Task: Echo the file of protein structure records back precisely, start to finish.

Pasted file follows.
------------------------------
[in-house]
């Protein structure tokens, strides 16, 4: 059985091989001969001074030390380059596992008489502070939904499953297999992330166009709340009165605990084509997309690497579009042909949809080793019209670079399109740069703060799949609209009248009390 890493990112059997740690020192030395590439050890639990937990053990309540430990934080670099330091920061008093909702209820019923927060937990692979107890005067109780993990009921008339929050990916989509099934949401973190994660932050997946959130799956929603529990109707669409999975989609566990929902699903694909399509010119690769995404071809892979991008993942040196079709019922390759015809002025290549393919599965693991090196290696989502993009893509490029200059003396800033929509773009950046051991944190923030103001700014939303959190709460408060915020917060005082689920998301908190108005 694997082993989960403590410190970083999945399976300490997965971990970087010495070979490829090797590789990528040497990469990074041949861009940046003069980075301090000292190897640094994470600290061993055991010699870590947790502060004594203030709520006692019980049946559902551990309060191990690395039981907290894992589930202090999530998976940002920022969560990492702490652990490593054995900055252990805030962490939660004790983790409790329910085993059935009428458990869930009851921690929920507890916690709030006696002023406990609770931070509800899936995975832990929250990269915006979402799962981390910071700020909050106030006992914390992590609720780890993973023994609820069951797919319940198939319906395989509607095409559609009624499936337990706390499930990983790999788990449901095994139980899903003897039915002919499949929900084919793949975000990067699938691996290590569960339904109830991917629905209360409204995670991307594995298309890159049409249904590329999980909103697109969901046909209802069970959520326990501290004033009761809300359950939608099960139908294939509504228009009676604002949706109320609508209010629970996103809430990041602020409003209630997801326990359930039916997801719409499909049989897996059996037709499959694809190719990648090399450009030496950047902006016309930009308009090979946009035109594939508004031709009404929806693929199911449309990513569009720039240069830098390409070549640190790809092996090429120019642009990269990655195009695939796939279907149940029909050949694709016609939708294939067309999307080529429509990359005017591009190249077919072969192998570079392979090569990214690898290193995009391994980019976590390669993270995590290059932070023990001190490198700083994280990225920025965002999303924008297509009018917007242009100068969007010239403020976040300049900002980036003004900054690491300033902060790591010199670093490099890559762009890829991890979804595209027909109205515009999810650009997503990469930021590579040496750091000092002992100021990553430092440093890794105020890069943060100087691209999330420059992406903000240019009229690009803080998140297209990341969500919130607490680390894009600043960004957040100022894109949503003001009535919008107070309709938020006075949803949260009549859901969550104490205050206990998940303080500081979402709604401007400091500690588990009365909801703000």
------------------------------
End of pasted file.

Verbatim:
[in-house]
């Protein structure tokens, strides 16, 4: 059985091989001969001074030390380059596992008489502070939904499953297999992330166009709340009165605990084509997309690497579009042909949809080793019209670079399109740069703060799949609209009248009390 890493990112059997740690020192030395590439050890639990937990053990309540430990934080670099330091920061008093909702209820019923927060937990692979107890005067109780993990009921008339929050990916989509099934949401973190994660932050997946959130799956929603529990109707669409999975989609566990929902699903694909399509010119690769995404071809892979991008993942040196079709019922390759015809002025290549393919599965693991090196290696989502993009893509490029200059003396800033929509773009950046051991944190923030103001700014939303959190709460408060915020917060005082689920998301908190108005 694997082993989960403590410190970083999945399976300490997965971990970087010495070979490829090797590789990528040497990469990074041949861009940046003069980075301090000292190897640094994470600290061993055991010699870590947790502060004594203030709520006692019980049946559902551990309060191990690395039981907290894992589930202090999530998976940002920022969560990492702490652990490593054995900055252990805030962490939660004790983790409790329910085993059935009428458990869930009851921690929920507890916690709030006696002023406990609770931070509800899936995975832990929250990269915006979402799962981390910071700020909050106030006992914390992590609720780890993973023994609820069951797919319940198939319906395989509607095409559609009624499936337990706390499930990983790999788990449901095994139980899903003897039915002919499949929900084919793949975000990067699938691996290590569960339904109830991917629905209360409204995670991307594995298309890159049409249904590329999980909103697109969901046909209802069970959520326990501290004033009761809300359950939608099960139908294939509504228009009676604002949706109320609508209010629970996103809430990041602020409003209630997801326990359930039916997801719409499909049989897996059996037709499959694809190719990648090399450009030496950047902006016309930009308009090979946009035109594939508004031709009404929806693929199911449309990513569009720039240069830098390409070549640190790809092996090429120019642009990269990655195009695939796939279907149940029909050949694709016609939708294939067309999307080529429509990359005017591009190249077919072969192998570079392979090569990214690898290193995009391994980019976590390669993270995590290059932070023990001190490198700083994280990225920025965002999303924008297509009018917007242009100068969007010239403020976040300049900002980036003004900054690491300033902060790591010199670093490099890559762009890829991890979804595209027909109205515009999810650009997503990469930021590579040496750091000092002992100021990553430092440093890794105020890069943060100087691209999330420059992406903000240019009229690009803080998140297209990341969500919130607490680390894009600043960004957040100022894109949503003001009535919008107070309709938020006075949803949260009549859901969550104490205050206990998940303080500081979402709604401007400091500690588990009365909801703000």